It is a fallacy to think that digitization only affects jobs that people think of first when it comes to automation – such as in manufacturing or in some service industries. Also job profiles and requirements in already high tech industries are changing fast. Thus, the world of digital marketing – a comparatively still very young and of course already very digital industry – is affected by automation and the increasing influence of artificial intelligence.
McKinsey’s “Skill Shift: Automation and the Future of the Work Force” study, 2018 on digitization, says certain skills will become more important in the workplace in the future, while others will lose their meaning and become less popular. The study looked at how many hours in 2030 human labor is likely to spend on certain activities and where there will be increases or decreases. As a result, people will spend less time on physical and manual activities, but even simple, cognitive tasks will then be largely automated and barely require human input. Higher cognitive skills (including in-depth technological know-how, but also skills such as the management and leadership of people and teams) are becoming increasingly important.
These trends can also be seen in the online marketing industry – repetitive and rather simple tasks already have less and less to be done by people. This includes, for example, the collection and analysis of data. And more than that: Even today, activities such as the purchase and sale of advertising space, the control of campaigns or the ad creation are fully or partially automated. Machine learning in particular is making rapid progress in these areas. Thus, it is foreseeable that occupations that are located here will not be available in the near future or only in a few areas. A good example of this is the reporting analysts who are responsible for manipulating data, such as cleaning up records, linking data, and the like. In all likelihood, this will soon work completely without human intervention. Even with the media planners, ad operations managers and campaign managers, probably large parts of the current activities will soon be carried out automatically.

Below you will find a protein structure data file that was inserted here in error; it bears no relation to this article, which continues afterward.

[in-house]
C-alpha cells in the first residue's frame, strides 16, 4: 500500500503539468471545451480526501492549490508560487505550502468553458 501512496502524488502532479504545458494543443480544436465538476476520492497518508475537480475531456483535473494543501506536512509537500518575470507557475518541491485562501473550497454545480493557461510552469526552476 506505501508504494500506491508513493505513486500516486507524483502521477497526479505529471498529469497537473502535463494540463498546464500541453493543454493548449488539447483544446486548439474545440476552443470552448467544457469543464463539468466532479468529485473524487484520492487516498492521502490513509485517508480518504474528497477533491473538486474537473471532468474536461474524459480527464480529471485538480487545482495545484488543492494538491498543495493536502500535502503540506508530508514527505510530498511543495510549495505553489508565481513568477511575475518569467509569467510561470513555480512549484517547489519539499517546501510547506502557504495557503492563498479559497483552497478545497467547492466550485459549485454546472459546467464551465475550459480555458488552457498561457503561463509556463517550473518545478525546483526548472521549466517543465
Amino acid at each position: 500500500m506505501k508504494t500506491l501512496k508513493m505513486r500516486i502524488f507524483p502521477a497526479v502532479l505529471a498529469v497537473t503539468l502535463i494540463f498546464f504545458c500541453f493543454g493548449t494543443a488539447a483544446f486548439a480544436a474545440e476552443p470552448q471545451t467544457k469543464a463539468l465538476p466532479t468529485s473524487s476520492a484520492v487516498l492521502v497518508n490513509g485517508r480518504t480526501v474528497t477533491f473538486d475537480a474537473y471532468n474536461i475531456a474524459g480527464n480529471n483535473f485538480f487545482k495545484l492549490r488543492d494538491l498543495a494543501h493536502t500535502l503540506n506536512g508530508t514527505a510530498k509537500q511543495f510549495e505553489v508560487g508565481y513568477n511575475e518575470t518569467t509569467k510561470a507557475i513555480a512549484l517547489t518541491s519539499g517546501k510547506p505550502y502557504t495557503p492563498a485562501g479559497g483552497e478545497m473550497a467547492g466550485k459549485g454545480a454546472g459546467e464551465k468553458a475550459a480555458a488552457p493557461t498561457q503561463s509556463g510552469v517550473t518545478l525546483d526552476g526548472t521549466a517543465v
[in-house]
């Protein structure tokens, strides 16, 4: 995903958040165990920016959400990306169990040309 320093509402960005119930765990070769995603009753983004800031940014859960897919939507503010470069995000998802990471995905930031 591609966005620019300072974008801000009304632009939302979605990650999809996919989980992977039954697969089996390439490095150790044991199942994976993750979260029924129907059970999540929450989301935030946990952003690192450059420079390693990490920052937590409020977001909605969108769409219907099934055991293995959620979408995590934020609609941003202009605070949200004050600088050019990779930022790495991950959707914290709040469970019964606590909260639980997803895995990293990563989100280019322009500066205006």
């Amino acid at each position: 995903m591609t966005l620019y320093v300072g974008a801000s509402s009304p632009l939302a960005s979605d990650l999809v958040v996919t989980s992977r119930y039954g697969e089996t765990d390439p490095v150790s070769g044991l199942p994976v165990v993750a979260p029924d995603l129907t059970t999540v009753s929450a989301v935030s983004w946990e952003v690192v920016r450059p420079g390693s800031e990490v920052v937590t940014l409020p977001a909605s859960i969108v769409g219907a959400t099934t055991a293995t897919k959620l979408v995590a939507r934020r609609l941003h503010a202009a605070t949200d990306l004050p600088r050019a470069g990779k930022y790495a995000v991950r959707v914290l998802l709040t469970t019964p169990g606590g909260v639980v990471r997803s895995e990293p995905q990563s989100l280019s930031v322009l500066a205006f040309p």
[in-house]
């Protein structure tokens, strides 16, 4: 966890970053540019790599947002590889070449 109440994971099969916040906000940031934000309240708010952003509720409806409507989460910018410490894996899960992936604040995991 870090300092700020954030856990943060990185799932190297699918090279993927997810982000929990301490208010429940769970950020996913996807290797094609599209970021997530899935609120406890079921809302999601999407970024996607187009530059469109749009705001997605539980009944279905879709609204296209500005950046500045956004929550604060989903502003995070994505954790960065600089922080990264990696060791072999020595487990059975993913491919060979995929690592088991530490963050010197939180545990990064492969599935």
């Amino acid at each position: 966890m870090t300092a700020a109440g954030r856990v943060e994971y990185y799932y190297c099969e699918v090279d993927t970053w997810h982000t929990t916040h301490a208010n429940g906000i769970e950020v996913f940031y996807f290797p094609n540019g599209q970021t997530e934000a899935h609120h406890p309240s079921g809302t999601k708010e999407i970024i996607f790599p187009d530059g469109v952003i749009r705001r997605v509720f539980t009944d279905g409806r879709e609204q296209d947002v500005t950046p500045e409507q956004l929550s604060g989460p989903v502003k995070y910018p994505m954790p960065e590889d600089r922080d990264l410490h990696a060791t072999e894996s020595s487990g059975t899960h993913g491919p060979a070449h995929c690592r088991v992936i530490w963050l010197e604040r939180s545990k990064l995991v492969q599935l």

However, this development does not mean that simply more and more jobs disappear in marketing. At the same time, new job profiles are being formed or already existing ones are changing strongly. We should therefore not regard the overall development as a threat, but rather as an opportunity – especially in digital marketing and in the media world.
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The advice is in the focus
Technology can make life easier, including working in online marketing. In this way, she is doing just those activities that tend to be simpler or at least repeatable, less creative, and more likely not personal. This is precisely where workspaces that technology can not take over come to the fore. Especially in the field of consulting and in personal contact, AI and automation will not be able to replace people in the foreseeable future, because here we speak of highly complex tasks that require social skills, a high degree of flexibility and strategic vision.
Interestingly enough, the human factor even gains in importance. Especially in the media area, this means that workers are then less media “exporters” (ie responsible for the execution of media plans, the purchase and sale of advertising space, etc.) than media consultants – this applies to all companies involved in the ecosystem and agencies. This means even closer cooperation with customers and partners, which in turn requires a high degree of social understanding, but also comprehensive know-how of the constantly evolving technology. The competent and trusting advice of the customer therefore moves even more into the center, as was previously the case. It can be concluded from this that talents will continue to be needed in future, no less than before. However, the nature of their work is changing and the whole industry is moving towards customer focus and advice. Because, in all probability, this will not be able to afford a machine or technology in the foreseeable future.
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So what exactly does the industry expect?
The automation of the digital advertising industry, and with it the increasing influence of artificial intelligence, is in full swing and changing the way we work. Nevertheless, man does not become superfluous, technology can not be thought without man. Because it is he who creates and uses them. However, we must be so honest and recognize that, of course, certain professions will disappear in the medium term, but others will emerge instead. These require different skills, as well as a higher qualification, but of course are also much more interesting and better paid than many of the traditional jobs in the industry.
Examples include occupations that are located in reporting and analytics. These will evolve into job profiles that focus more on data science and data insights. Ad Operations, Media Planning and Campaign Management generalists will also specialize and focus on specific industries, where they will then develop exactly focused expertise.
As a conclusion, if the competent, prudent and highly qualified advice of the customer is much more than now the focus of digital marketing and technology is supporting in every respect, then the automation of our industry has led to the best possible success and can to a whole new level of quality.
Jan Schmitz, Senior Director, Enterprise Account Management DACH, Nordics, Central Eastern Europe at MediaMath